“The lunatic, the lover, and the poet
Are of the imagination all compact.”

William Shakespeare, A Midsummer Night’s Dream

The artist decides to discharge this glorious fall afternoon on an expedition to the park, the city’s last great expanse of natural setting, where one can find the most obscene collision of humanity and the nature that surrounds it. The unending torrent of life making use of the recreative and rejuvenating effects of the park provides the artist with a tantalizing slice of human experience that he hopes to offer in sacrifice to his artistic soul, so that it may create a more definite picture of the world around him and bring the artist one creation closer to poetic nirvana. Implemented with the careless apparel that he sees as befitting to his stature in society, several mismatched and misguided articles of clothing brought together merely to provide distraction from the gradual onslaught of winter and to proclaim loudly to those who wish to listen to his deep distaste for the trappings of fashion, he sets forth to do battle with the few weapons made available to him: a pen, a notebook, and the intuitive faculty.

Departing his modest living arrangements nestled in the dim reaches of a humble apartment building, he traverses the gray neighborhoods in the cavernous recesses of the festering metropolis, seeking a clearer window to a higher consciousness in the sullied streets that weave through the city, which itself is gushing with inspiration much the way the blood now gushes through the artist’s veins. Blessed not, as many artists are, with the command of one method of artistic madness, this artist is sanctified with many weapons of imaginative might through which he may direct the onslaught of stimulation around him into a veritable river of artistic creation. He feels constrained not to lines of the page or the strings of a guitar, but rather is able to bless any instrument of creativity and mold it into a faucet for his soul.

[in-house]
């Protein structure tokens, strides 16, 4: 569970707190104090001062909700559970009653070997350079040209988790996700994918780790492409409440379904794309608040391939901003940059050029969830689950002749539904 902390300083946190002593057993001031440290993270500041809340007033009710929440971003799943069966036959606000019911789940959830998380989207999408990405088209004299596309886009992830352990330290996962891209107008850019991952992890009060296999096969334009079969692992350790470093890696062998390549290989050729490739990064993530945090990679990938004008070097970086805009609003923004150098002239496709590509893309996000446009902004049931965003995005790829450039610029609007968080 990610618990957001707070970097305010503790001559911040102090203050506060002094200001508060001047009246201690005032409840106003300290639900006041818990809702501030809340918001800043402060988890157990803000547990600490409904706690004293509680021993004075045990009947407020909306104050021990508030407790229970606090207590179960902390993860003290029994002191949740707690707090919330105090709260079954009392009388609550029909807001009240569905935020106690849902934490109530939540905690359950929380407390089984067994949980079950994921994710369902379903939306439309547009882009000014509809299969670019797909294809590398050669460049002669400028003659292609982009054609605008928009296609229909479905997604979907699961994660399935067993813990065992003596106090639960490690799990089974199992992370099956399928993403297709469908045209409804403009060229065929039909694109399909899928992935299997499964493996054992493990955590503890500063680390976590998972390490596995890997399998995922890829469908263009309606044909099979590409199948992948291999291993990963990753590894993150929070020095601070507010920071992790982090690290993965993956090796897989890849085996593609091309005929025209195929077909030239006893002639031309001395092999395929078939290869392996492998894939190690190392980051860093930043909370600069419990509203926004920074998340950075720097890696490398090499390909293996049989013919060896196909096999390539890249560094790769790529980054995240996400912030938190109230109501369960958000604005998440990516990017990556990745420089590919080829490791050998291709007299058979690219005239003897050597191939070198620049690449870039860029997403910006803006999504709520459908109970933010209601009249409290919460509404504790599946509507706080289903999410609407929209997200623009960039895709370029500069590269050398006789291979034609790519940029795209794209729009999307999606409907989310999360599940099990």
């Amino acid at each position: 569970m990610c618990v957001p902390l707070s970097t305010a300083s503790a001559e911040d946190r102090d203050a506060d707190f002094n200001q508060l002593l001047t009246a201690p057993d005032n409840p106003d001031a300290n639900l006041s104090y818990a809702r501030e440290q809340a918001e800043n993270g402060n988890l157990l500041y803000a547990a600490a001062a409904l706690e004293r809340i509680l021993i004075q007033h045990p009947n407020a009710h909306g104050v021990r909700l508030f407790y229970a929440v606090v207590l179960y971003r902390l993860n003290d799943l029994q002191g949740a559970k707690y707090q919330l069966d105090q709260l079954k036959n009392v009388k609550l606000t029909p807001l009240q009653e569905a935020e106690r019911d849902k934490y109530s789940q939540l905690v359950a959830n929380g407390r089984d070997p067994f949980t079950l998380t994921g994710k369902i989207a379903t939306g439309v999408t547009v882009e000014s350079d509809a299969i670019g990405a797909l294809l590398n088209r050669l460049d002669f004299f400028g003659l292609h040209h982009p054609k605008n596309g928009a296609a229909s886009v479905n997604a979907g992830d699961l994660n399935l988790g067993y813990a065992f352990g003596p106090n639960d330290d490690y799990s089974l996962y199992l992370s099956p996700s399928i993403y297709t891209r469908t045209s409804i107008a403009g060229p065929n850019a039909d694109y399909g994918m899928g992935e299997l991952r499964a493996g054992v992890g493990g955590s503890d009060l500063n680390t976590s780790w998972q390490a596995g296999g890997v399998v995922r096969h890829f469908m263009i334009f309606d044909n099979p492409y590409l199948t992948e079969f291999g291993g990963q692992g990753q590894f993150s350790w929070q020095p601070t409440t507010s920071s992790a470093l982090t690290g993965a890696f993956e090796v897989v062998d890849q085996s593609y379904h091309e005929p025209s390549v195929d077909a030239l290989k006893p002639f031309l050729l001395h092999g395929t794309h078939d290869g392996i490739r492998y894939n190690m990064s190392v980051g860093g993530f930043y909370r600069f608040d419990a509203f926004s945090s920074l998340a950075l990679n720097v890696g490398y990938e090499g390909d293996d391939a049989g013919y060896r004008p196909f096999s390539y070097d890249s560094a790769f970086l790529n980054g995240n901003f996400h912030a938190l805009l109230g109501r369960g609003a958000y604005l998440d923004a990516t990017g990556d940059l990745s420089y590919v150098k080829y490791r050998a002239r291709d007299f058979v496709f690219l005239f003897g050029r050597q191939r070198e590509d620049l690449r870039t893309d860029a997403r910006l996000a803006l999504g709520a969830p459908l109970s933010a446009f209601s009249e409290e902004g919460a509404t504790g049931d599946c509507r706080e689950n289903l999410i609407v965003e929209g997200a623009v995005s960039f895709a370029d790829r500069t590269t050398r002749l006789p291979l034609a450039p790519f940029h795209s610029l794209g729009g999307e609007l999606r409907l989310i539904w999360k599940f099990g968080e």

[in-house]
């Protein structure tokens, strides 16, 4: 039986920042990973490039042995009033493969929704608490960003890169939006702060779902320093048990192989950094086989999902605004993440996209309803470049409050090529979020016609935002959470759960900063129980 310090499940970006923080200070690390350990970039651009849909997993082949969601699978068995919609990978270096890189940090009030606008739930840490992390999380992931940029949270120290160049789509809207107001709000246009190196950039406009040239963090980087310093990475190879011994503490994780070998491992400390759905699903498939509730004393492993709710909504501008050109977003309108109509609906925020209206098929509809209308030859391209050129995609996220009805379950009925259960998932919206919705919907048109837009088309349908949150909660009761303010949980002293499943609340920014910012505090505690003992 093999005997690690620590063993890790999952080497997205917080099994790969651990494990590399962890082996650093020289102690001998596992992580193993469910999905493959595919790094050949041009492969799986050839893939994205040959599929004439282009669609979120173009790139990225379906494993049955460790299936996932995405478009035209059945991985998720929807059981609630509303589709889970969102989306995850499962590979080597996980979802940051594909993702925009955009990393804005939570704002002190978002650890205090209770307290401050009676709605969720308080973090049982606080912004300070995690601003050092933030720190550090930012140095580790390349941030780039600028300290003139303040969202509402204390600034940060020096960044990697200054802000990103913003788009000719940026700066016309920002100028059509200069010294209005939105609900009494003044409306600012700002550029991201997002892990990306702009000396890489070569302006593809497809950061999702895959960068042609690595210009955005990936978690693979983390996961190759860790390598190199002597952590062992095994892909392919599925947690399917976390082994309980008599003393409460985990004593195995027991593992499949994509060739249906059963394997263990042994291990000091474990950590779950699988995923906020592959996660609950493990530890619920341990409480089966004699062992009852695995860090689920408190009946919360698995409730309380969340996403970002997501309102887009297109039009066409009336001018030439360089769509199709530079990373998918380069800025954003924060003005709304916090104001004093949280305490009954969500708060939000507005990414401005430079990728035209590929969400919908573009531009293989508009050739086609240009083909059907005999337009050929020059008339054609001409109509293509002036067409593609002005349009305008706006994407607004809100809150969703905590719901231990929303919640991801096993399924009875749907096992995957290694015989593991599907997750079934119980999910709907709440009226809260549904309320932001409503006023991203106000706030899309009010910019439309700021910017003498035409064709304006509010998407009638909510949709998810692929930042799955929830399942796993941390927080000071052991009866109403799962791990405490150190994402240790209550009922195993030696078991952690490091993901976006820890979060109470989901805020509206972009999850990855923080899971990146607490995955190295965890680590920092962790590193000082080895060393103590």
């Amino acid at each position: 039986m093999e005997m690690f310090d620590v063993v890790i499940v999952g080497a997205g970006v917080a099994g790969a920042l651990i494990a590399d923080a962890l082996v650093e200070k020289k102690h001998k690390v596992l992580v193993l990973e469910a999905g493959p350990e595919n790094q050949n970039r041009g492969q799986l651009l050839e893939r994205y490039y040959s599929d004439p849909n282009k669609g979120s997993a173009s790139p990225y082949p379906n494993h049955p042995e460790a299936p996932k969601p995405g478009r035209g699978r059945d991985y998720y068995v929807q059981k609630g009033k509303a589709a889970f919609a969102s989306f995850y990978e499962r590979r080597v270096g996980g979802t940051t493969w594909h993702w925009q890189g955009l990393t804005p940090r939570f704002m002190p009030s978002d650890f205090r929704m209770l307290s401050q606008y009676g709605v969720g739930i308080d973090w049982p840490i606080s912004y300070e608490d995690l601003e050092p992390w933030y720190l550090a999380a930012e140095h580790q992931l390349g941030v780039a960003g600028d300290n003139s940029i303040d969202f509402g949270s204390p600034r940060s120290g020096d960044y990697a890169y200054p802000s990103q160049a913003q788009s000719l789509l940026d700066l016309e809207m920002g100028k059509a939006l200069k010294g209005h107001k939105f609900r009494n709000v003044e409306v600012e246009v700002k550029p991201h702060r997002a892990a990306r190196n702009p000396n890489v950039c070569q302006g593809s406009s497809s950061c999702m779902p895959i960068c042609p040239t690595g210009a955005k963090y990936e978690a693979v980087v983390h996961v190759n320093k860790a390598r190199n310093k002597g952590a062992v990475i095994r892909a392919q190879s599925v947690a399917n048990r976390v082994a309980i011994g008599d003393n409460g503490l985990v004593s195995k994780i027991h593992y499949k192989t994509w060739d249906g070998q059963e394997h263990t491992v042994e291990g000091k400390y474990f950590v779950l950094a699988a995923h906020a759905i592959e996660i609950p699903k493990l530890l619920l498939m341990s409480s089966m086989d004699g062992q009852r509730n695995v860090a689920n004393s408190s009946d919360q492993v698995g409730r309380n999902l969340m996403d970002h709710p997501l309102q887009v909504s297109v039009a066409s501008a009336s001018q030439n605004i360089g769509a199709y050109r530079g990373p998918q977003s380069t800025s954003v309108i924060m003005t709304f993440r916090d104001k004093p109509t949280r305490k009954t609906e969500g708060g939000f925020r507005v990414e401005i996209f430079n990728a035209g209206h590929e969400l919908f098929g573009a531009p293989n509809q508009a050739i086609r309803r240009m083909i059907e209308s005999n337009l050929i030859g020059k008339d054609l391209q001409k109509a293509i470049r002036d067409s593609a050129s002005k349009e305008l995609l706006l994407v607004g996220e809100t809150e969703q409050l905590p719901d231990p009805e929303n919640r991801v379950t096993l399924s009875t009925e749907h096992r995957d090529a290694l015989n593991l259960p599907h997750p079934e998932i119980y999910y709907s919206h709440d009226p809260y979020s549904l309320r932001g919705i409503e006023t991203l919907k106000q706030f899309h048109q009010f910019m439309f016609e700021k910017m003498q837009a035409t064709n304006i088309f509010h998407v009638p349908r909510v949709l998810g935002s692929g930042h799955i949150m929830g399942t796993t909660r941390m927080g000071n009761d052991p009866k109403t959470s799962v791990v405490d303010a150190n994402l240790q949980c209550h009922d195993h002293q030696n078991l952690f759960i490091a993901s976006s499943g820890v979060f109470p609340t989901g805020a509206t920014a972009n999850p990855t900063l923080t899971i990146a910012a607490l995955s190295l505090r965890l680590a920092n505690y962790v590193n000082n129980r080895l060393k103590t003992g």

Always slightly nauseated by his faceless suburban childhood, growing up in a faceless town inhabited by faceless people, where he attended a faceless school and was taught by faceless teachers, he yearned from the moment his eyes beheld the wider world to break free from this suffocating existence and find solace in the comforting arms of his creations. As soon as he felt the iron chains slacken on his imprisoned existence, he bolted away from what he saw as the dark corner of humanity where happiness knew no place. However, an ineffable discrepancy in this outlook never ceased to gnaw at his insides, a dilemma that haunted his younger years like the dark shadow of the angel of death marking his prey for lifelong torture before it would finally swoop down to claim its prize. Perhaps it was only a delusion of his overactive imagination, trained from its inception to look beneath the surface to find the deeper meaning in life, but he spent many nights droning out the sobs of the sleeping city with sobs of his own, sobs that spoke of his longing for the simpler days of his youth, no matter how faceless they had been. Had he, in his desperate and frantic attempt to grow up, instead become more childish in the process, ignoring the kindhearted efforts of those who raised him and erecting his own hateful temple to suffering?

Thankfully for the artist, life in the city brought upon him maturity in the space of several years that he thought would have taken decades to achieve. He now foregoes his longing for the past and replaces it with a equal respect for the past, present, and future, a way of standing still in the midst of a great torment brought forth from a rent in the very fabric of the universe, a peace he encountered in the wisdom buried in the back corners of some cosmic library. When his worn-out soles find themselves on the familiar turf of the village green, he sees no finer way to pass the afternoon than to stake out his plot on an empty bench, where he will most placidly observe the world as it spins around him. The breeze picks up the blanket of leaves from the ground, sending them rolling recklessly through the air, like the galleys of old finding their way on the tempestuous seas. Just as suddenly as they were swept away, the wind relaxes its hold and the leaves float back to the earth. Everything is at peace. The artist, always the casual observer, closes his eyes and drifts away.